The abolitionists Douglass met in the western New York region however had maintained faith in party politics, and they reasoned that the Constitution, properly construed, was an antislavery document. Douglass began to accept these views as his own, but his defection from the faith of the Garrisonians brought him into a bitter conflict that was marked by ugly charges that hurt him deeply. Unable to see that Douglass was thinking for himself, the Garrisonians assumed that he had changed his views because he stood to gain financial support for his paper from Gerrit Smith, and worse yet, that he had come too much under the influence of Julia Griffiths, an Englishwoman who assisted Douglass in his editorial duties and in the financial management of the newspaper. In My Bondage and My Freedom Douglass explained his position as it stood after this break with simplicity and restraint.
Although he would return to a belief in the political system in time, during the 1850s Douglass’s faith came under increasing pressure. The Fugitive Slave Act of 1850 was especially threatening to Northern blacks. Frightening also were the shrill demands of the slaveholding states for protection of slavery in the territories, and Presidents in seeming collusion with Southern leadership. With the cause of the slave apparently more hopeless than ever, Douglass became increasingly despondent about the prospects of successful political organization against slavery.
From their first meeting in 1847 Douglass began to adopt one of Brown’s justifications of armed revolt: slavery was in itself a warfare of the slaveholders against the enslaved. By 1856 Douglass was ready to say of slavery that “its peaceful annihilation is almost hopeless….” Although he did not expand his views on violence in My Bondage and My Freedom, he had by that time begun to make speeches recommending the violent overthrow of the slave oligarchy. This explains Douglass’s readiness to pass over Pottawatomie in silence, if he knew about it, but it does not explain his last flinching from the random shedding of blood that the 950 iron pikes symbolized. That was written in his character.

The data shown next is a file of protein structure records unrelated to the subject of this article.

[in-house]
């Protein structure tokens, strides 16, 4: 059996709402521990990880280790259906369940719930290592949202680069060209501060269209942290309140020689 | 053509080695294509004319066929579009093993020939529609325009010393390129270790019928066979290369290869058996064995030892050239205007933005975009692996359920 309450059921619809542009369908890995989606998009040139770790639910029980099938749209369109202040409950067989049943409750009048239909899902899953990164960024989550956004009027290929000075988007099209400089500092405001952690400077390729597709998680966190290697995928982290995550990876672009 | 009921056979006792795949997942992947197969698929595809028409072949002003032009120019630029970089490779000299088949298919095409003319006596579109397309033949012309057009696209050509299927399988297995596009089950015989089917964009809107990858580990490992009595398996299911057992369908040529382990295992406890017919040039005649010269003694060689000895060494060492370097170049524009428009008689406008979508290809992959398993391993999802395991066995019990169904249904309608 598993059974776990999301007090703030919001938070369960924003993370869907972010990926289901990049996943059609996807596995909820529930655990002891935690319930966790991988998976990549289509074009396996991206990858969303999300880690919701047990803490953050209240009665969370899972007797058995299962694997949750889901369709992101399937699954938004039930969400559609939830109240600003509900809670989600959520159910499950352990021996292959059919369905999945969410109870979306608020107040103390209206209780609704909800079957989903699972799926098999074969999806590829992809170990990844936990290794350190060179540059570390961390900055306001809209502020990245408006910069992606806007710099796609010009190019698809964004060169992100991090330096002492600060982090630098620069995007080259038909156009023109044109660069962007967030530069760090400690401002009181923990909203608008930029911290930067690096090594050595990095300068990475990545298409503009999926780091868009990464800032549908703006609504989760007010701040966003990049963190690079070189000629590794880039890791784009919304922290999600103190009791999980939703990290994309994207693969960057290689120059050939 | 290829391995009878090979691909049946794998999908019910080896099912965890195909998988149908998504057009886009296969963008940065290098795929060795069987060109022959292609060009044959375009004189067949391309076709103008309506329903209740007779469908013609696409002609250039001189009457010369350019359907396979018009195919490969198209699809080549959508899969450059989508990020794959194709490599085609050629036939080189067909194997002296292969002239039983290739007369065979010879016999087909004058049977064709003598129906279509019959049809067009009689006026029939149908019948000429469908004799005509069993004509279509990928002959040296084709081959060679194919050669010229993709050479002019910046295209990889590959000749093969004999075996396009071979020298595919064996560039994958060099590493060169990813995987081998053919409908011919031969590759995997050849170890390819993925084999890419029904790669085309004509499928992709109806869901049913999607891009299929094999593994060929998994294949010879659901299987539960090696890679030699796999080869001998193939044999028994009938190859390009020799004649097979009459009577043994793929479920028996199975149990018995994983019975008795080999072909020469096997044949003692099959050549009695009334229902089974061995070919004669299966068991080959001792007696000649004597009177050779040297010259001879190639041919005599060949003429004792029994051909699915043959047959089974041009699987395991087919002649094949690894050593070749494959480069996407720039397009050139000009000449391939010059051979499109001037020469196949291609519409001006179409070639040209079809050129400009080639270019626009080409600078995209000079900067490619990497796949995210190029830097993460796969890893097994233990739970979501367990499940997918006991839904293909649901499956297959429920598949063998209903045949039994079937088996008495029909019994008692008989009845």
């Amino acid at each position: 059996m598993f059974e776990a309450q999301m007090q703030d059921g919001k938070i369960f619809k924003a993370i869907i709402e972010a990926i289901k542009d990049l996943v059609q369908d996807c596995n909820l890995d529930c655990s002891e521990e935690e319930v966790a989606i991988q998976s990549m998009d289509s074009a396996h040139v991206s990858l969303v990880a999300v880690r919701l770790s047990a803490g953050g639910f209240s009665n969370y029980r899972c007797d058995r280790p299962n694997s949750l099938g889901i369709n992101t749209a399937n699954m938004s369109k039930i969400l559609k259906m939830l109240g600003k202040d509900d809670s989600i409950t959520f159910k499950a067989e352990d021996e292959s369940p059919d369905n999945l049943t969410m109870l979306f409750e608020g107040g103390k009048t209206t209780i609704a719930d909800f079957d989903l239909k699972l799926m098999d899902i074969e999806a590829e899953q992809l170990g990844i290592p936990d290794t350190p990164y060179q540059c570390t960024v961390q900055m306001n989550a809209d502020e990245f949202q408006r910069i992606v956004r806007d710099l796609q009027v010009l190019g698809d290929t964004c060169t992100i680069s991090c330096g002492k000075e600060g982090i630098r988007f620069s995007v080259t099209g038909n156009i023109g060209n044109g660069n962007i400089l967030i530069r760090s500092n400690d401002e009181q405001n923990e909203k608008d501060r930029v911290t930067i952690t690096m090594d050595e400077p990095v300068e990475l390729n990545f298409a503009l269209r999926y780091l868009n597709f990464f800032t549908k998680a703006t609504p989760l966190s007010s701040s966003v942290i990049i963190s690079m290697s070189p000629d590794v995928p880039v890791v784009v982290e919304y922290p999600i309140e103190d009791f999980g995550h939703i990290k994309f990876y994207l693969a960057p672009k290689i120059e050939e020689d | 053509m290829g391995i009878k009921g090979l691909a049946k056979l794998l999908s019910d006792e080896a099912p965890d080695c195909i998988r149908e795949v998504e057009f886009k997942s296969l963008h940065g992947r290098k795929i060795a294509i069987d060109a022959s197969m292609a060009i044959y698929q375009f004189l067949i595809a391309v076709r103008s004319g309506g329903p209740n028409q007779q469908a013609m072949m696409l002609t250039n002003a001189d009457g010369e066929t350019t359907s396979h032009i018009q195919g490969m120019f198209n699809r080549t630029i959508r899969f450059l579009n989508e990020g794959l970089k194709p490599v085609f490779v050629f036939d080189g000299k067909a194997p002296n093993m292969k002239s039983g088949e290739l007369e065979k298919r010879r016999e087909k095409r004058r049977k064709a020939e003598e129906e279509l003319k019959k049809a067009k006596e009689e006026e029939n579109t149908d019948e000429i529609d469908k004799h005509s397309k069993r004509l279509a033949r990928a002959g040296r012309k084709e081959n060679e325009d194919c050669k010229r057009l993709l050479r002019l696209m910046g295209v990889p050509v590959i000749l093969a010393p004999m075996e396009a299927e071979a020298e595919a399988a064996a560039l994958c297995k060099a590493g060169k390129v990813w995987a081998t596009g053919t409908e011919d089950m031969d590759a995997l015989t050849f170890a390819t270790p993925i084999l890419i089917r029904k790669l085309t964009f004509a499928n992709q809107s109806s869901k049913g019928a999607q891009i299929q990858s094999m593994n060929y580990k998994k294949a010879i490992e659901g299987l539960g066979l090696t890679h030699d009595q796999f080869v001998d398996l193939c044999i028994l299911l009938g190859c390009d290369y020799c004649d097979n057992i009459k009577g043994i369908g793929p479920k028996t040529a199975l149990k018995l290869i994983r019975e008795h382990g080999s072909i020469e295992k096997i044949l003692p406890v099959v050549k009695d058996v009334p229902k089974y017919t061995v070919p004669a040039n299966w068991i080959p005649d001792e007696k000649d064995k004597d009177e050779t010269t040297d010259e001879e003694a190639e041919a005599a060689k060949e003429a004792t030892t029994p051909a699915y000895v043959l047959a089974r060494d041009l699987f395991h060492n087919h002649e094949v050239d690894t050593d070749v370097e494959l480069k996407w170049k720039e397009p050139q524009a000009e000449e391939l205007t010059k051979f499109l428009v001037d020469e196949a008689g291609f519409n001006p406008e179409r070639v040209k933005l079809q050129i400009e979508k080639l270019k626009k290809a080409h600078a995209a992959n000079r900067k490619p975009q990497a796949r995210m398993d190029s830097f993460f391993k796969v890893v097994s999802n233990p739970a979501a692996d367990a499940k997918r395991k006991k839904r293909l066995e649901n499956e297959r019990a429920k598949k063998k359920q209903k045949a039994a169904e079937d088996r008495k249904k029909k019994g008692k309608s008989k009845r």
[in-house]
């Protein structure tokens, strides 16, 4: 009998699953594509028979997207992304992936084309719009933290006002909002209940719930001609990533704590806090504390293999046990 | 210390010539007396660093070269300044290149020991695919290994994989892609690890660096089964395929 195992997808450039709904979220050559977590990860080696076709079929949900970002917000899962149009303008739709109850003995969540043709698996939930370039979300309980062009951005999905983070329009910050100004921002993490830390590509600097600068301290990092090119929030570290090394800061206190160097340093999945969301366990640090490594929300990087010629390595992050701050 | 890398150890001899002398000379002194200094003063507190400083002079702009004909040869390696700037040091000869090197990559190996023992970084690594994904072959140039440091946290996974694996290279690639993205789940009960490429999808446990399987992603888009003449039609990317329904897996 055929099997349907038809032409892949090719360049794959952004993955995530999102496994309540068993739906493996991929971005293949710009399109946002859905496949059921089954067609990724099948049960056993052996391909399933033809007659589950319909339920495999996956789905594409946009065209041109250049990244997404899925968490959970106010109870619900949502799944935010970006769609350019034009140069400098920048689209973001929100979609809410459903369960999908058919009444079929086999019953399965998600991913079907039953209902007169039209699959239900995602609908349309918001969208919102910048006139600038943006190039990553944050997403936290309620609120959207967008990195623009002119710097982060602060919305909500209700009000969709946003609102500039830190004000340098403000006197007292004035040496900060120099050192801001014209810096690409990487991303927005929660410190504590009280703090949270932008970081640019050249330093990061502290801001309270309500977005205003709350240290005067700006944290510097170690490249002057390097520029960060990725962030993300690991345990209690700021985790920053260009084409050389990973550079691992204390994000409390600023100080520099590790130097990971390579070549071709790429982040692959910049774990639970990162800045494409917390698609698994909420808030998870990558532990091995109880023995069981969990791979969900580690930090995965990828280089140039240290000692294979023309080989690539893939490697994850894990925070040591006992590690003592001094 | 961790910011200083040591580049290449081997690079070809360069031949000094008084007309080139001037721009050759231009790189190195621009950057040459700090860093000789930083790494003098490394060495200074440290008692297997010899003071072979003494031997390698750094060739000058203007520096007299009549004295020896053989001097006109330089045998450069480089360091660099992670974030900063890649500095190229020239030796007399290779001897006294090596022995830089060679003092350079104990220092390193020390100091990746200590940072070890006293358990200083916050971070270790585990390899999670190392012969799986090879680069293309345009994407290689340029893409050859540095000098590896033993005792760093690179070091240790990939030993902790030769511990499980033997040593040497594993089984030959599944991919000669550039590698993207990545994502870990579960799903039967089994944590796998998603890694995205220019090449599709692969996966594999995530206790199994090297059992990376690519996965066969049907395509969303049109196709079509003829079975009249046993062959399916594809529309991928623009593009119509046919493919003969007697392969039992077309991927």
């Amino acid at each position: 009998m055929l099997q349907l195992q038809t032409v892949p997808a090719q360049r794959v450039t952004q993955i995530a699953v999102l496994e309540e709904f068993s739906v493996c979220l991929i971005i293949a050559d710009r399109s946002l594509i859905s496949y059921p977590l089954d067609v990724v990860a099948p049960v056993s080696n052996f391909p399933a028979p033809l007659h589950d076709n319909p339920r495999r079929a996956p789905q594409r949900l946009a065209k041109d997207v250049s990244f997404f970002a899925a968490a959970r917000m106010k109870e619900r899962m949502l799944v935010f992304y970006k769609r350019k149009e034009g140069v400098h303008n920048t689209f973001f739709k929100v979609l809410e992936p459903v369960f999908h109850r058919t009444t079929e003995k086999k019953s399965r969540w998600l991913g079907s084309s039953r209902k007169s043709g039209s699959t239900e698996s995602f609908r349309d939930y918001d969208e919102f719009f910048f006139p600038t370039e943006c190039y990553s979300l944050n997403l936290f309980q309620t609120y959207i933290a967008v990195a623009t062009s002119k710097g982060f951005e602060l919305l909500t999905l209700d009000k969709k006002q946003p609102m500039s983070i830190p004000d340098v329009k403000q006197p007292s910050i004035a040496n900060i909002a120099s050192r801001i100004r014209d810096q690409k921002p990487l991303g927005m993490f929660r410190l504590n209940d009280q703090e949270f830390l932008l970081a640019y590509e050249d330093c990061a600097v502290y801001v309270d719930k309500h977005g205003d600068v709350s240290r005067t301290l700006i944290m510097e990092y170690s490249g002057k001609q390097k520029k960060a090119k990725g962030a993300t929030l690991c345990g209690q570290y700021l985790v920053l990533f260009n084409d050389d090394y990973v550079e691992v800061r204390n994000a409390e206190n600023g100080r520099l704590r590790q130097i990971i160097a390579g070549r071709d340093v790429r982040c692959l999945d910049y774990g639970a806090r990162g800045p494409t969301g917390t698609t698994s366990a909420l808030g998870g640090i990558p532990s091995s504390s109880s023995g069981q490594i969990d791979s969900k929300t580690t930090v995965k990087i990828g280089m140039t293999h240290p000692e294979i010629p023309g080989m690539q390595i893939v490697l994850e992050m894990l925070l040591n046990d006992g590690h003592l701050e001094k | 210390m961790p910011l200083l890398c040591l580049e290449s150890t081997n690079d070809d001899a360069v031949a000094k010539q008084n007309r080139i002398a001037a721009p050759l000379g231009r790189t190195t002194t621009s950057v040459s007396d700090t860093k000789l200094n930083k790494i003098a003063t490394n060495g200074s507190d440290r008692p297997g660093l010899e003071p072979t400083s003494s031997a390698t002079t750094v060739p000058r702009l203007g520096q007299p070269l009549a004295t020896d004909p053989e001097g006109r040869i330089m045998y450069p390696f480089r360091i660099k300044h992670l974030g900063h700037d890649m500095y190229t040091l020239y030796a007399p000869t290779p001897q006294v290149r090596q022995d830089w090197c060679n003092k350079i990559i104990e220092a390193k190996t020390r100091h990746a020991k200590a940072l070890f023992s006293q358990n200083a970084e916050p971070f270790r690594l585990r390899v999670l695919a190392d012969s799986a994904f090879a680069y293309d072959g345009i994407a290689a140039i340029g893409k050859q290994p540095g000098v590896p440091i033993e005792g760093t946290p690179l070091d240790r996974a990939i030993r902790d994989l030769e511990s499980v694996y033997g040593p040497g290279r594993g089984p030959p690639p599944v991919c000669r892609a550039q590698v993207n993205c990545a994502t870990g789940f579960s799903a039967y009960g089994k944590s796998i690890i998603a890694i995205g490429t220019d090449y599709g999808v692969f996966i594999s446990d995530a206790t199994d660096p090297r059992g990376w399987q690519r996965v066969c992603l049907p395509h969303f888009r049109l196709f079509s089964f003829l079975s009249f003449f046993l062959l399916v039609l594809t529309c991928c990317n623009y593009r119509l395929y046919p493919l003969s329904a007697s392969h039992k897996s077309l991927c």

In comparing his own career to Brown’s, Douglass once wrote that “I could live for the slave, but he could die for him.” Douglass’s future vindicated his choice at Chambersburg, for half a useful life lay ahead of Harper’s Ferry. When the long fuse lighted in Kansas exploded into civil war, Douglass regained his faith in politics. He agitated until black troops were recruited and emancipation became a part of the Civil War effort; he agitated for the suffrage amendments and the Civil Rights Act until these legal advantages were secured during the Reconstruction; then he agitated to see that these should come to have more than abstract meaning for his black fellow citizens. He was a consistent and continual foe of segregation in all forms, and the breadth of his interests was matched by few of his contemporary reformers. His last speech was delivered in 1895, on the day of his death, in behalf of woman’s suffrage.
In his fine chapter in Black Abolitionists, “Shock Therapy and Crisis,” Quarles shows how Douglass and other black leaders who had been unwilling to stand with John Brown at Harper’s Ferry were ready when war broke out to join battle for freedom. “Our national sin has found us out,” wrote Douglass in 1861, and in many respects the Civil War became the expiation of that sin, certainly in historical imagery, if not in fact. Lacking Marx, most thoughtful men of the nineteenth century fell back on God to explain the role of violence in history.
By 1865 there was another martyr to rank with John Brown in the symbolism of the age. In 1861, however, Abraham Lincoln had not been possessed of John Brown’s conviction that God commanded him to raise the sword. Rather God’s peace came like a blessing after three years of struggle. Thus he was able to say, in the great Second Inaugural, that if it was God’s will that the war should continue “until every drop of blood, drawn by the lash, shall be paid by another drawn by the sword, as was said three thousand years ago, so still it must be said, ‘the judgments of the Lord are true and righteous altogether.’ ” John Brown received his authorization from Jehovah at the moment he acted; Lincoln received an indemnity from God for past actions. The difference in timing was important.
December 3, 1970